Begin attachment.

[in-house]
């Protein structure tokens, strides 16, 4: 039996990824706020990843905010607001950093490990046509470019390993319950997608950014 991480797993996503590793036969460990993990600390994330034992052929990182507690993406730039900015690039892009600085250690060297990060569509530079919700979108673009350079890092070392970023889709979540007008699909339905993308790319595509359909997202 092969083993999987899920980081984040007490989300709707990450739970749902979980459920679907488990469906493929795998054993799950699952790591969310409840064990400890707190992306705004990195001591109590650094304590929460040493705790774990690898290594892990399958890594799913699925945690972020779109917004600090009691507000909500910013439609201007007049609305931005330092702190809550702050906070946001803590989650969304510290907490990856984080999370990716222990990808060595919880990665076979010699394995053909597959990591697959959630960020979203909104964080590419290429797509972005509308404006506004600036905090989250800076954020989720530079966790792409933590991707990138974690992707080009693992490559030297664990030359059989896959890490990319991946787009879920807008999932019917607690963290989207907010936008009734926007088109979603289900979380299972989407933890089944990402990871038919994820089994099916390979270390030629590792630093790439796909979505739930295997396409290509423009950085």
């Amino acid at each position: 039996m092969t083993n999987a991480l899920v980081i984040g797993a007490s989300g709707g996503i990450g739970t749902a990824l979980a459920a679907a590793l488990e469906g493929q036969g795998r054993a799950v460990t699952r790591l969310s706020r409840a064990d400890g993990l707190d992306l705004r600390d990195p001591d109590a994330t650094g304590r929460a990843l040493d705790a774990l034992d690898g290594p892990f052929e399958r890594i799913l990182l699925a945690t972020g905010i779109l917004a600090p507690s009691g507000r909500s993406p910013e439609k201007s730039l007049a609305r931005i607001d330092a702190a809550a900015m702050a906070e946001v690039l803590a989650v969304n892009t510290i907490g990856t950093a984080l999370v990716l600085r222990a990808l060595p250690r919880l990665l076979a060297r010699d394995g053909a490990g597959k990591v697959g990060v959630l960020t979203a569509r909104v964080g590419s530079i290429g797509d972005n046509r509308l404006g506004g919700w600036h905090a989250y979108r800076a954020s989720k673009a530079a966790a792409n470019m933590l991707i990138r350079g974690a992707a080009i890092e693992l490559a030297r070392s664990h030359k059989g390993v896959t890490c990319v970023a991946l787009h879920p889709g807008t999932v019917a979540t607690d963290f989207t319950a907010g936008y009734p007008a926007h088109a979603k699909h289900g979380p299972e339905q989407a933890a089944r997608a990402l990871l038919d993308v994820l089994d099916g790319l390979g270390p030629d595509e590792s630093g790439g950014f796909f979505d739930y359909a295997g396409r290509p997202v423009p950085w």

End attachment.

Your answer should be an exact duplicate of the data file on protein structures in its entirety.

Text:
[in-house]
């Protein structure tokens, strides 16, 4: 039996990824706020990843905010607001950093490990046509470019390993319950997608950014 991480797993996503590793036969460990993990600390994330034992052929990182507690993406730039900015690039892009600085250690060297990060569509530079919700979108673009350079890092070392970023889709979540007008699909339905993308790319595509359909997202 092969083993999987899920980081984040007490989300709707990450739970749902979980459920679907488990469906493929795998054993799950699952790591969310409840064990400890707190992306705004990195001591109590650094304590929460040493705790774990690898290594892990399958890594799913699925945690972020779109917004600090009691507000909500910013439609201007007049609305931005330092702190809550702050906070946001803590989650969304510290907490990856984080999370990716222990990808060595919880990665076979010699394995053909597959990591697959959630960020979203909104964080590419290429797509972005509308404006506004600036905090989250800076954020989720530079966790792409933590991707990138974690992707080009693992490559030297664990030359059989896959890490990319991946787009879920807008999932019917607690963290989207907010936008009734926007088109979603289900979380299972989407933890089944990402990871038919994820089994099916390979270390030629590792630093790439796909979505739930295997396409290509423009950085």
């Amino acid at each position: 039996m092969t083993n999987a991480l899920v980081i984040g797993a007490s989300g709707g996503i990450g739970t749902a990824l979980a459920a679907a590793l488990e469906g493929q036969g795998r054993a799950v460990t699952r790591l969310s706020r409840a064990d400890g993990l707190d992306l705004r600390d990195p001591d109590a994330t650094g304590r929460a990843l040493d705790a774990l034992d690898g290594p892990f052929e399958r890594i799913l990182l699925a945690t972020g905010i779109l917004a600090p507690s009691g507000r909500s993406p910013e439609k201007s730039l007049a609305r931005i607001d330092a702190a809550a900015m702050a906070e946001v690039l803590a989650v969304n892009t510290i907490g990856t950093a984080l999370v990716l600085r222990a990808l060595p250690r919880l990665l076979a060297r010699d394995g053909a490990g597959k990591v697959g990060v959630l960020t979203a569509r909104v964080g590419s530079i290429g797509d972005n046509r509308l404006g506004g919700w600036h905090a989250y979108r800076a954020s989720k673009a530079a966790a792409n470019m933590l991707i990138r350079g974690a992707a080009i890092e693992l490559a030297r070392s664990h030359k059989g390993v896959t890490c990319v970023a991946l787009h879920p889709g807008t999932v019917a979540t607690d963290f989207t319950a907010g936008y009734p007008a926007h088109a979603k699909h289900g979380p299972e339905q989407a933890a089944r997608a990402l990871l038919d993308v994820l089994d099916g790319l390979g270390p030629d595509e590792s630093g790439g950014f796909f979505d739930y359909a295997g396409r290509p997202v423009p950085w």